70 percent of Africans rely on agriculture for their livelihoods. However, the extent to which land use is mapped and monitored is largely ineffective in many countries. This often leads to inaccurate identification of available land in advising new investment. Suitability analysis based on ground survey training data can be used to identify potential crop-growing areas and thus enable agricultural investments in areas with the greatest potential for successful crop yields. This study successfully predicted potential areas that can grow tea and cranberry in Malawi, where the agricultural sector is characterised by limited private investments. The two value chains were based on expert advice. We used geospatial data-sets on climatic variables to determine suitable crop growth areas.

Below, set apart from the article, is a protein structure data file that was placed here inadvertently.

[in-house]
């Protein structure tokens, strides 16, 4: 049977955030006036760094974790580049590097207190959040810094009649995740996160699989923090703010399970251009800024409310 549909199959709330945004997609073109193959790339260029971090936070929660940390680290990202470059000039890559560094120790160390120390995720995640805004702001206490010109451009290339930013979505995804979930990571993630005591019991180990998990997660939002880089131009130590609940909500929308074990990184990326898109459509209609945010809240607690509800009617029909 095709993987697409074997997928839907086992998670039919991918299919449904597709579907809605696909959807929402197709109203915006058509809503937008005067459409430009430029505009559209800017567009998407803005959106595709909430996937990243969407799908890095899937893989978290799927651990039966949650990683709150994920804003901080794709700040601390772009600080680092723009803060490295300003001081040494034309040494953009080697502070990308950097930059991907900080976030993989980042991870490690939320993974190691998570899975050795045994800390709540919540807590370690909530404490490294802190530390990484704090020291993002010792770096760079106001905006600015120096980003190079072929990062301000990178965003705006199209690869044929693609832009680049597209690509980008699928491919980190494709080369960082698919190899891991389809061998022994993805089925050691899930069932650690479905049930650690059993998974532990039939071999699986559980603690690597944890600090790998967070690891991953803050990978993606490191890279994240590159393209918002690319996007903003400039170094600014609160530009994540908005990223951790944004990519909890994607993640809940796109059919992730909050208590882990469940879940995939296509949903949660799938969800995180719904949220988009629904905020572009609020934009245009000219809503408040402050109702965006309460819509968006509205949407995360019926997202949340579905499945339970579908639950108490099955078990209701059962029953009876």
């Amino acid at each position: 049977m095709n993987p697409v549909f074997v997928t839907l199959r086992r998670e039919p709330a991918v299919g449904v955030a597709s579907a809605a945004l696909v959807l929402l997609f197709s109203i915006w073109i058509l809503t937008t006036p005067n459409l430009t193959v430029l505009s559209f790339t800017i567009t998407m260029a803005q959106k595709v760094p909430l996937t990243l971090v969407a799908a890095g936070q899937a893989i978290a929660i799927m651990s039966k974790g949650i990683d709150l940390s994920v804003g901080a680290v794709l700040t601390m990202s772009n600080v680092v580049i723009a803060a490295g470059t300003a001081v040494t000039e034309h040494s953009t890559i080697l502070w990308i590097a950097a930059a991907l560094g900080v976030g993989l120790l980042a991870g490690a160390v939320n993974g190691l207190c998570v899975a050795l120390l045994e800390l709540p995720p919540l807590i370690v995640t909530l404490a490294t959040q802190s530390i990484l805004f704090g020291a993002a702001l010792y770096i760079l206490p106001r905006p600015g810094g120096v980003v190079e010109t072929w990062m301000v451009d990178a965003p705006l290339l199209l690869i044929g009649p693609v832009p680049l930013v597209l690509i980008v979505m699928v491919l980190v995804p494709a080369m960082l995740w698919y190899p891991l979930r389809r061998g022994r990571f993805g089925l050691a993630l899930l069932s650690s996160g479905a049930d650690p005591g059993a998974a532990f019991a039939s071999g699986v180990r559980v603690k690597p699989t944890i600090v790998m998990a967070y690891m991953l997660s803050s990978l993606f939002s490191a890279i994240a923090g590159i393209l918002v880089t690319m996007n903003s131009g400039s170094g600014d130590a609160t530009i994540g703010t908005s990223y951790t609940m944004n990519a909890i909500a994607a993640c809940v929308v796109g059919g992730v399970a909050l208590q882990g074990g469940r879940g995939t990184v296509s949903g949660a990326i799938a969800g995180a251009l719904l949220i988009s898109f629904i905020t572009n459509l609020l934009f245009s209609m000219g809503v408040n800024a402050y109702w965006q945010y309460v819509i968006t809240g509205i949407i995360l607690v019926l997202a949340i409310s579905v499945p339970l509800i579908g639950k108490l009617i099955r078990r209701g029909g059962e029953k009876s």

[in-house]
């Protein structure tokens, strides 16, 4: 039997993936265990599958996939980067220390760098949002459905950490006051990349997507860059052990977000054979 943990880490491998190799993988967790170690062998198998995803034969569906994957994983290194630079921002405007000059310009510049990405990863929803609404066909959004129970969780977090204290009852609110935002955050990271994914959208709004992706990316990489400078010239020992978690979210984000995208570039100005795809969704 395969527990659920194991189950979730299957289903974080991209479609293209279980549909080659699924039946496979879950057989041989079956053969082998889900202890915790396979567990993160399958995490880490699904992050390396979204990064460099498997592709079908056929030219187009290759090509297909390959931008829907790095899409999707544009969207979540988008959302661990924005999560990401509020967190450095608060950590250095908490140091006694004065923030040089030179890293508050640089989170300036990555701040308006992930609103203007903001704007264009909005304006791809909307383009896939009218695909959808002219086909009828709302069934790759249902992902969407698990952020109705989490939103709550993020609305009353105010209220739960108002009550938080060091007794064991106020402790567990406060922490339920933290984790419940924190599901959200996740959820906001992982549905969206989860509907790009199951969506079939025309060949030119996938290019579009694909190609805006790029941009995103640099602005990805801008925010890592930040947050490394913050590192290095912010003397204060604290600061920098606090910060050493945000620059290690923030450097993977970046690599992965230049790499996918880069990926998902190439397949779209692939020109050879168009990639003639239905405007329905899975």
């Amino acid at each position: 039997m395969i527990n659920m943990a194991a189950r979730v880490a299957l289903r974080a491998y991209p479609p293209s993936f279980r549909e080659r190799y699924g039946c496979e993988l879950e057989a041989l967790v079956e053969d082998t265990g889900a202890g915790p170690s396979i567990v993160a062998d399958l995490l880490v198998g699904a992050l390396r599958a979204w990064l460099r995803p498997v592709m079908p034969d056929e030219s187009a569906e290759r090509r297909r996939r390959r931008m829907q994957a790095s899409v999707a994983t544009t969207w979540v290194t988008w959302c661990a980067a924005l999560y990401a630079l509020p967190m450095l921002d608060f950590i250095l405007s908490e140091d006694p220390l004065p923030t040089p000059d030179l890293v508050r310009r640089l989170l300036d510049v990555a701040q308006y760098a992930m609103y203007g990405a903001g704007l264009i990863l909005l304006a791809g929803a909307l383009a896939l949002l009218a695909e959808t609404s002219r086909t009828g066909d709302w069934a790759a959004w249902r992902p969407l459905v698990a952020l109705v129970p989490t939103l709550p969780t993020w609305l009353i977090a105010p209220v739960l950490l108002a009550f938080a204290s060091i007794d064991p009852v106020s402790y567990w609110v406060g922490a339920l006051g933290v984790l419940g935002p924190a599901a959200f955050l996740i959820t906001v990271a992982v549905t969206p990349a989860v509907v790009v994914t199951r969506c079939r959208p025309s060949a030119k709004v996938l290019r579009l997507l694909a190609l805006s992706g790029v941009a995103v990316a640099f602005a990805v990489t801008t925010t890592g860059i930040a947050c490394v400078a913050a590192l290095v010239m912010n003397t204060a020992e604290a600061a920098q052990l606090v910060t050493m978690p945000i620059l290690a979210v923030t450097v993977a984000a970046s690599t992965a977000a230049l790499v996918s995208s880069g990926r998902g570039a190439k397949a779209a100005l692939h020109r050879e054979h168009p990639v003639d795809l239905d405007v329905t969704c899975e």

This could also be of interest: